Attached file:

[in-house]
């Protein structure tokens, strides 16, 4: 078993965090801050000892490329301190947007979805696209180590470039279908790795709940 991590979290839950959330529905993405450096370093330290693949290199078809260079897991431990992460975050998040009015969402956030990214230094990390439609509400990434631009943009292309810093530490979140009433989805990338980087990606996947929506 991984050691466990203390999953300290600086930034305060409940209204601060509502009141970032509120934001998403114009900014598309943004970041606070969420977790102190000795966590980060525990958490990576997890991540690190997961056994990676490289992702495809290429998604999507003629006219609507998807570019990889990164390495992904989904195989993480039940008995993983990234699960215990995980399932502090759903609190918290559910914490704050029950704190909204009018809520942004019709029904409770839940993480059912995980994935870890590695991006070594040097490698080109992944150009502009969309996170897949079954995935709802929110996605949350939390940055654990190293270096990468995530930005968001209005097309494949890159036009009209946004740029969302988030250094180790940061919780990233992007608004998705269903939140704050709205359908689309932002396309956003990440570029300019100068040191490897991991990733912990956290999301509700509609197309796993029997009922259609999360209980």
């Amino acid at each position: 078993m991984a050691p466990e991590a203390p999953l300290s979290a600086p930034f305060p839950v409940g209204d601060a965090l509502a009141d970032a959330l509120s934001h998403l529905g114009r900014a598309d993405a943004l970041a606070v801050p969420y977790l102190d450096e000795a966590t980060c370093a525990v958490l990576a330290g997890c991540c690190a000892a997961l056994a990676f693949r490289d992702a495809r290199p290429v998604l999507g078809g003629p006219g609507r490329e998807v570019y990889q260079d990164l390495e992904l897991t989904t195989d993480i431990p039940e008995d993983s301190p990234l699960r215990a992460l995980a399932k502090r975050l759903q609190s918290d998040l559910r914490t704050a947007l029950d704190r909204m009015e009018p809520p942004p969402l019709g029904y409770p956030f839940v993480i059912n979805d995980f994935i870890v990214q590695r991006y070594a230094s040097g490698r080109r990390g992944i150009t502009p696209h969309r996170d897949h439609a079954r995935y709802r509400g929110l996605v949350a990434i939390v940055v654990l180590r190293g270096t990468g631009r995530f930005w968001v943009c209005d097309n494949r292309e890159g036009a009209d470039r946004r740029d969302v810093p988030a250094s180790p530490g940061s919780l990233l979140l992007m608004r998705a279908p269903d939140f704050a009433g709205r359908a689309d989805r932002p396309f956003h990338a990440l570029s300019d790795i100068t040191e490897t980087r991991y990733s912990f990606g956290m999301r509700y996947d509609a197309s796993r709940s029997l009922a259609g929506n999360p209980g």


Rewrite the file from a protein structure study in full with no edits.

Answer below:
[in-house]
């Protein structure tokens, strides 16, 4: 078993965090801050000892490329301190947007979805696209180590470039279908790795709940 991590979290839950959330529905993405450096370093330290693949290199078809260079897991431990992460975050998040009015969402956030990214230094990390439609509400990434631009943009292309810093530490979140009433989805990338980087990606996947929506 991984050691466990203390999953300290600086930034305060409940209204601060509502009141970032509120934001998403114009900014598309943004970041606070969420977790102190000795966590980060525990958490990576997890991540690190997961056994990676490289992702495809290429998604999507003629006219609507998807570019990889990164390495992904989904195989993480039940008995993983990234699960215990995980399932502090759903609190918290559910914490704050029950704190909204009018809520942004019709029904409770839940993480059912995980994935870890590695991006070594040097490698080109992944150009502009969309996170897949079954995935709802929110996605949350939390940055654990190293270096990468995530930005968001209005097309494949890159036009009209946004740029969302988030250094180790940061919780990233992007608004998705269903939140704050709205359908689309932002396309956003990440570029300019100068040191490897991991990733912990956290999301509700509609197309796993029997009922259609999360209980």
């Amino acid at each position: 078993m991984a050691p466990e991590a203390p999953l300290s979290a600086p930034f305060p839950v409940g209204d601060a965090l509502a009141d970032a959330l509120s934001h998403l529905g114009r900014a598309d993405a943004l970041a606070v801050p969420y977790l102190d450096e000795a966590t980060c370093a525990v958490l990576a330290g997890c991540c690190a000892a997961l056994a990676f693949r490289d992702a495809r290199p290429v998604l999507g078809g003629p006219g609507r490329e998807v570019y990889q260079d990164l390495e992904l897991t989904t195989d993480i431990p039940e008995d993983s301190p990234l699960r215990a992460l995980a399932k502090r975050l759903q609190s918290d998040l559910r914490t704050a947007l029950d704190r909204m009015e009018p809520p942004p969402l019709g029904y409770p956030f839940v993480i059912n979805d995980f994935i870890v990214q590695r991006y070594a230094s040097g490698r080109r990390g992944i150009t502009p696209h969309r996170d897949h439609a079954r995935y709802r509400g929110l996605v949350a990434i939390v940055v654990l180590r190293g270096t990468g631009r995530f930005w968001v943009c209005d097309n494949r292309e890159g036009a009209d470039r946004r740029d969302v810093p988030a250094s180790p530490g940061s919780l990233l979140l992007m608004r998705a279908p269903d939140f704050a009433g709205r359908a689309d989805r932002p396309f956003h990338a990440l570029s300019d790795i100068t040191e490897t980087r991991y990733s912990f990606g956290m999301r509700y996947d509609a197309s796993r709940s029997l009922a259609g929506n999360p209980g």